As it stands, the website is not a complex site. Many similar community websites have been built on platforms such as WordPress which provide a similar functionality – such sites can be built for around £1,000, which once again raises the question of money.


Maybe much of the £250,000 was spent on marketing? Well, according to Majestic, only has 45 backlinks from 5 different domains, which suggests that little effort was made to promote it online. One link is from and the other links seem to be from reviews of the sites (and one criticism published last month).

Torfaen’s Wisdom Bank is not alone in wasting huge amounts of money on projects that are unviable or just never completed. Let’s take a look at a few.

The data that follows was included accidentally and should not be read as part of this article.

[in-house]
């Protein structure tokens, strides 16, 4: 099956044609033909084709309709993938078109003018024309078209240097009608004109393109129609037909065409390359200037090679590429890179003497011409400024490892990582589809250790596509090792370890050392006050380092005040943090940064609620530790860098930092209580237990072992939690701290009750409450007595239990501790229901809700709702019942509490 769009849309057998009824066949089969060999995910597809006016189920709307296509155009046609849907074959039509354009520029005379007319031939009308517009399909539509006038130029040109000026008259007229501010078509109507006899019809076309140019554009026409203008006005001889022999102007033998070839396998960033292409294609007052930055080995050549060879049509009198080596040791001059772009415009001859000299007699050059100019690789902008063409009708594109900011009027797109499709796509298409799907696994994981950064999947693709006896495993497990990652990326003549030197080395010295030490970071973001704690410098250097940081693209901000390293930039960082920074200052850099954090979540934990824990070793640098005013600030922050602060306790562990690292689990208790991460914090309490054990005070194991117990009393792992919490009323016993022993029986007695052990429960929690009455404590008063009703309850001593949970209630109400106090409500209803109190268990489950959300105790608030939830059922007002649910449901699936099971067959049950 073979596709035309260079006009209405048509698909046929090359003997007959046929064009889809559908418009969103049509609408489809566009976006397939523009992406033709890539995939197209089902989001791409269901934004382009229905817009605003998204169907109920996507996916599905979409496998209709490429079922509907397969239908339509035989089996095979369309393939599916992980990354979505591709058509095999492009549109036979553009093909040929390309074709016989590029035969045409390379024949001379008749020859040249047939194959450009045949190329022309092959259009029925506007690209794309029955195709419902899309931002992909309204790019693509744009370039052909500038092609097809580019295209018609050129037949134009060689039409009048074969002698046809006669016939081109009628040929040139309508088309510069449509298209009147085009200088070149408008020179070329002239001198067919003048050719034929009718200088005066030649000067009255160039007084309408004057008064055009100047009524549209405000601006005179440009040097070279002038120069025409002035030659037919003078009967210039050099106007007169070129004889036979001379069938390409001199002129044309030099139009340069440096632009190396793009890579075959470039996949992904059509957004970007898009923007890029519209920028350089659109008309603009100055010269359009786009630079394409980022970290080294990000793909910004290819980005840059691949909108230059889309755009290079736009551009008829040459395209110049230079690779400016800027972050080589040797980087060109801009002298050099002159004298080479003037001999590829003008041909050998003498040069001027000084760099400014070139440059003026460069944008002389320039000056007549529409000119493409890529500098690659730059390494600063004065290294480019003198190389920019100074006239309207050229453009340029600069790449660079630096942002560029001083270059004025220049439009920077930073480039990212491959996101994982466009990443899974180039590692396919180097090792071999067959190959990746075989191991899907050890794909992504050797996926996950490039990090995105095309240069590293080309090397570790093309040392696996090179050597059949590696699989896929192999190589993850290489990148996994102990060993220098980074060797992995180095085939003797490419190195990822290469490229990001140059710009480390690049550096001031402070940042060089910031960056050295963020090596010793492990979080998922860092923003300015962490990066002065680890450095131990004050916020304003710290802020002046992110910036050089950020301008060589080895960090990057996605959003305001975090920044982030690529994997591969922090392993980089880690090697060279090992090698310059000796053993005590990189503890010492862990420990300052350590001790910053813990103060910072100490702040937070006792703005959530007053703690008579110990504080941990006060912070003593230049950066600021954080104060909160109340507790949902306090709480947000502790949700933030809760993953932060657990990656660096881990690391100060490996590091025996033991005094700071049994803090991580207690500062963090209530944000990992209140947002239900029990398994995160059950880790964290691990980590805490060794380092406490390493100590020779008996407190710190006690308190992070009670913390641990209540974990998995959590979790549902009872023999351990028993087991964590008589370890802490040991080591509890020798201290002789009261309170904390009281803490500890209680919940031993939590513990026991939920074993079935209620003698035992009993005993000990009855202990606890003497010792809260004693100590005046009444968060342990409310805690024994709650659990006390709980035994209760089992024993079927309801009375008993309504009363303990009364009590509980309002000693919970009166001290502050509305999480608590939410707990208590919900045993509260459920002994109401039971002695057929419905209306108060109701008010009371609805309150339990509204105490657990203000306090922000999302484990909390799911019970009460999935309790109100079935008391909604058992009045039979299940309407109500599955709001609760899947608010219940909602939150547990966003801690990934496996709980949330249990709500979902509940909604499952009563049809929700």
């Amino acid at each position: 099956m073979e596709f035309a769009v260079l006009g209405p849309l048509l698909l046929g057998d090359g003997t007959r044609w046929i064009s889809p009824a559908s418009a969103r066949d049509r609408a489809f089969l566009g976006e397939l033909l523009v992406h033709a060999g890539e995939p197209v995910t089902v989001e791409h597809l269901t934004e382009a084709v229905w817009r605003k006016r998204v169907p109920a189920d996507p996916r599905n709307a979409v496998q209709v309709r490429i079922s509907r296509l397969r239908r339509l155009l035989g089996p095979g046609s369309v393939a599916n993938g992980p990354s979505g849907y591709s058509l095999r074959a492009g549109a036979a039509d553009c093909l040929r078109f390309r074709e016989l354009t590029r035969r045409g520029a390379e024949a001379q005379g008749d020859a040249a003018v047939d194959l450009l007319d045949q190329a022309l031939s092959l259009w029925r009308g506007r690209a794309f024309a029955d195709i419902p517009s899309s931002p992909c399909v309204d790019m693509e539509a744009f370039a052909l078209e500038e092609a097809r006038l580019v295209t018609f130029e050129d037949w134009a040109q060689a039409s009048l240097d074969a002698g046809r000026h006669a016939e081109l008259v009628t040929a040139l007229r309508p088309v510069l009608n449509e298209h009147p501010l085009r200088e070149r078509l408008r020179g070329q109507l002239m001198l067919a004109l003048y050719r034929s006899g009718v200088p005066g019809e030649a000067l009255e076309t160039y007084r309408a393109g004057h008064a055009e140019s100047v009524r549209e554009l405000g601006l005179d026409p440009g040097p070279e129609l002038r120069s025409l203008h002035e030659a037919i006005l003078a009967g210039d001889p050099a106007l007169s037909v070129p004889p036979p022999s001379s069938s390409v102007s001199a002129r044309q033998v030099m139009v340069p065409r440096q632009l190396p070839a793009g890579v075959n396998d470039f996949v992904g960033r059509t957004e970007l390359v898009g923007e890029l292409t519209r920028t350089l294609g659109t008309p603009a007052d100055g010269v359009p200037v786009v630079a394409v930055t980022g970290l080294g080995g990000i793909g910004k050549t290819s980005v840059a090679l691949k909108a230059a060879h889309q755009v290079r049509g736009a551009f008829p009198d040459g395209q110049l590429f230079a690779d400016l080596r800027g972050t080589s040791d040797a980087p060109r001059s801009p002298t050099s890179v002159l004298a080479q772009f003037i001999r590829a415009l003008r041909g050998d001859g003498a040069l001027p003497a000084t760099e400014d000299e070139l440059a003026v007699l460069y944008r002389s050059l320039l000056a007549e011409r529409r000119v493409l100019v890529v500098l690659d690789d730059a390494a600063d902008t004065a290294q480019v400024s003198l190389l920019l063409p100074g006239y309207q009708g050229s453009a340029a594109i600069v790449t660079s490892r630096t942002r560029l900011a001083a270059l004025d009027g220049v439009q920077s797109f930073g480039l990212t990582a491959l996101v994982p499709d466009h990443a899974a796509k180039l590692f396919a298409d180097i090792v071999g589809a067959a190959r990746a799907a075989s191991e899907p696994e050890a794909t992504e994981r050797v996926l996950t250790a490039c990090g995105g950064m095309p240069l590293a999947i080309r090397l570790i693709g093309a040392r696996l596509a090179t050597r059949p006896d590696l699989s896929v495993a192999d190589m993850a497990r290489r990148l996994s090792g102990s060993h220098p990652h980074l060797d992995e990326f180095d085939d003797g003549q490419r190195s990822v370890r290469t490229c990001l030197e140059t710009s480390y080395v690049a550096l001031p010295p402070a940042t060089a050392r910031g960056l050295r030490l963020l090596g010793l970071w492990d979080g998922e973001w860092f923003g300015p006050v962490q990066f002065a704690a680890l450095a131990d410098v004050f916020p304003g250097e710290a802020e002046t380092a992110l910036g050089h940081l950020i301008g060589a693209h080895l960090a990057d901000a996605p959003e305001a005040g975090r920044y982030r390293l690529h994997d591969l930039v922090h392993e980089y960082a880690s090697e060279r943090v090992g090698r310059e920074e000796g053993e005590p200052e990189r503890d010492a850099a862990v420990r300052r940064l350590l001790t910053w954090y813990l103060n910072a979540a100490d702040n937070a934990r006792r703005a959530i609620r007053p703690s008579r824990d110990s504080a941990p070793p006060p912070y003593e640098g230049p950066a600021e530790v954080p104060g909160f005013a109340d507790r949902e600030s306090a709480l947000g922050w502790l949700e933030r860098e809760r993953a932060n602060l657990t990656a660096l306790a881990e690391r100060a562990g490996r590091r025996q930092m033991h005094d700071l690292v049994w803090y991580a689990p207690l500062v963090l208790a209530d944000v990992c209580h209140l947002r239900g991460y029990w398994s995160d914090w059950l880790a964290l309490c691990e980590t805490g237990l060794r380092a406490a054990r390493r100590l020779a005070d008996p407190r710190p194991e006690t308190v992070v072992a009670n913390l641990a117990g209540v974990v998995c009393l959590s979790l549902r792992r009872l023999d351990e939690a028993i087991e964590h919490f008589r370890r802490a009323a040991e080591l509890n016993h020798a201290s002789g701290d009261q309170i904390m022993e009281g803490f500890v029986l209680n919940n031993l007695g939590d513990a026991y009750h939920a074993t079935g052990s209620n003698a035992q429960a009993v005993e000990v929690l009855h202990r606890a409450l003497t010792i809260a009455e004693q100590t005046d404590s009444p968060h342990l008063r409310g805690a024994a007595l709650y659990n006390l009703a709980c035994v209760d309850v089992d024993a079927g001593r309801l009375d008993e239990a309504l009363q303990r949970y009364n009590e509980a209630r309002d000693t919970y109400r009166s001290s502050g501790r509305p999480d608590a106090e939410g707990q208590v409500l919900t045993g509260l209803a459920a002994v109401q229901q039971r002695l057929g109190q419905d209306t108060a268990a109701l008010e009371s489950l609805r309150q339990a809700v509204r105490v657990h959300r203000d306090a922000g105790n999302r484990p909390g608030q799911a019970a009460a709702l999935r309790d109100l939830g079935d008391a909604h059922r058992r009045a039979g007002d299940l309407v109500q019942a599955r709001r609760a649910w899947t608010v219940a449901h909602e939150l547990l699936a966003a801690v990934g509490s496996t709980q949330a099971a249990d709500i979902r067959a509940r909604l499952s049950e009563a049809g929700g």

Government backed projects do seem to feature highly on Wikipedia’s page on “List of failed and overbudget custom software projects”. The Wessex Health Authority spent £63 million on RISP, a project to integrate computer services, before it was abandoned. One of the most famous UK failures was the NHS Connecting for Health project which burned through £12 billion of public funds before it was largely discontinued.

The UK Border Agency planned to create e-Borders, an “advanced passenger information programme”, but after spending £412 million, it was cancelled.

Of course, many private enterprises also fail to launch. During my time in London’s banking sector I worked on an IT project that was scrapped after three years, at a cost of over £2 million.


Most of the money disappears into management costs. IT experts, coders and web developers do charge a high fee, but they are rarely responsible for the multi-million pound costs.